Old Burners Never Die… - Page 2

Owners who sing the praises of original cooktops and ovens to the tune of ‘I Can’t Stop Loving You’
Old Burners Never Die
Old Burners Never Die
Old Burners Never Die
Original Castro Valley Eichler owner Katherine McKenney Shea (top) loves her very original kitchen (center). Her "spare parts zone" in the garage (above) is her back-up.

His response? "I don't keep it for its great functionality, but it works fine." Nelson adds: "The rest of the kitchen is so original, so I wanted to keep it."

Jessica Endlich and Mark Winkler put much effort into preserving the stylish but crippled stainless-less steel General Electric Americana stove in their circa 1952 Eichler in San Jose.

"It's been a unique conversation starter," Jessica says, noting that the unit has one oven below the cooktop, and another floating above it. "People always think it is a microwave but it is not," she says.

The rest of their kitchen is original, including counters and mahogany walls, so Jessica and Mark wanted the stove to reflect the mid-century period too.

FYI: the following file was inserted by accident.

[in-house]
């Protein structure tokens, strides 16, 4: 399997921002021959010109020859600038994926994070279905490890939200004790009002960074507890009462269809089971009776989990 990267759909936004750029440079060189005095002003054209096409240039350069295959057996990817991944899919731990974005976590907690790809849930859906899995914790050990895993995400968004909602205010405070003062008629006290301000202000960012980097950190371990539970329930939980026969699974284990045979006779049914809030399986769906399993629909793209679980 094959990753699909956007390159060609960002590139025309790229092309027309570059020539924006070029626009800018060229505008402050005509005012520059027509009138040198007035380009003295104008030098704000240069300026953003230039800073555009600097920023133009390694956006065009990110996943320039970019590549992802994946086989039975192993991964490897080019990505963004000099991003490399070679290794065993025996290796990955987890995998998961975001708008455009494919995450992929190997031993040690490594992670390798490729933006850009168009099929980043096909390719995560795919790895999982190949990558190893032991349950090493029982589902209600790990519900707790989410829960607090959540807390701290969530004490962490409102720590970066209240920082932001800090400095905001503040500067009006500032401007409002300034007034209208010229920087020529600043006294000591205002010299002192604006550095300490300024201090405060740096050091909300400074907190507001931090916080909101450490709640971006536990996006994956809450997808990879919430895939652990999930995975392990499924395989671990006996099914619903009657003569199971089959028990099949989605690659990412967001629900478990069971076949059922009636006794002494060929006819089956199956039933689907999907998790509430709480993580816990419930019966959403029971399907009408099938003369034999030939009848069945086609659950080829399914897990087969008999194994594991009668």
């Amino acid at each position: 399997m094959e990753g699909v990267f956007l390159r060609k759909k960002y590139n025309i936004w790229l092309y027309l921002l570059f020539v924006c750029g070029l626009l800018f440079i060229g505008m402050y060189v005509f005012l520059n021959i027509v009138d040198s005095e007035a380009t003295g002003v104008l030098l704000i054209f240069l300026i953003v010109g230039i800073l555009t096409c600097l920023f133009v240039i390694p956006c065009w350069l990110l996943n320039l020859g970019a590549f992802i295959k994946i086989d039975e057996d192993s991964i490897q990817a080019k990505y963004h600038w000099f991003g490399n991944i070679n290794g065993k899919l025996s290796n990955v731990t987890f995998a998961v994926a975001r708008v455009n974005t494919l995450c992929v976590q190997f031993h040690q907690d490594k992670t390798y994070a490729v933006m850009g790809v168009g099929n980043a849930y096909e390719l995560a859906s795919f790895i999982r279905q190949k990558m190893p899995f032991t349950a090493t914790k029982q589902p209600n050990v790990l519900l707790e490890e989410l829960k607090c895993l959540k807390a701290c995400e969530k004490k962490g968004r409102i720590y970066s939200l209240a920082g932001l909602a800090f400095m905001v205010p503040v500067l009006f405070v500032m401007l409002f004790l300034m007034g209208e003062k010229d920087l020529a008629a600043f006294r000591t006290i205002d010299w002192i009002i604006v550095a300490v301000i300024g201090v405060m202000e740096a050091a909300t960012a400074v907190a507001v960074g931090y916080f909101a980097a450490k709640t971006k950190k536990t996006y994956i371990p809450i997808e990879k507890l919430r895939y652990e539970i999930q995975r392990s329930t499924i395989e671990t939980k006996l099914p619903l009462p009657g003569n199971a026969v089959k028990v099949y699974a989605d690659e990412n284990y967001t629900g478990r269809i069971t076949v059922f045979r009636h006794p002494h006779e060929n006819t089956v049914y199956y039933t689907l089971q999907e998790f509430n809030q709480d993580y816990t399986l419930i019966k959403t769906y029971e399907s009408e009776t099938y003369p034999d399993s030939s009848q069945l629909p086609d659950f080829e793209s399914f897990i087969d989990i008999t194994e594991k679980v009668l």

Their quest involved searching in vain for the operating manual, contacting other Eichler owners via blogs, and interrogating a handyman friend.

The couple, who have a young daughter, do a lot of cooking. "Tons of grains and vegetables and fish," Jessica says, "stir-fried, sautéed vegetables." They often have to use a separate induction cooktop to get the meal cooked.

"Only one of the four burners fully functions," Jessica says. "One works on the highest setting only, so you can boil on it. You can boil water, and that's about it. The front-left burner has three settings that work and two that don't, the two lowest settings. The fourth burner does not work whatsoever."

"We tried to fix the burners. With a modern stove, you can pull them out and replace them. We tried to do that, and we could not get them out."

It turns out, an old hand at Home Depot told them, their stove had burners that could not be removed. "They were bolted and wired into the actual stove," Jessica says.

But why focus on horror stories when there are so many people out there whose original stoves provide nothing but pleasure? Count Avril Couris, who lives in an Eichler in Marin, among them.

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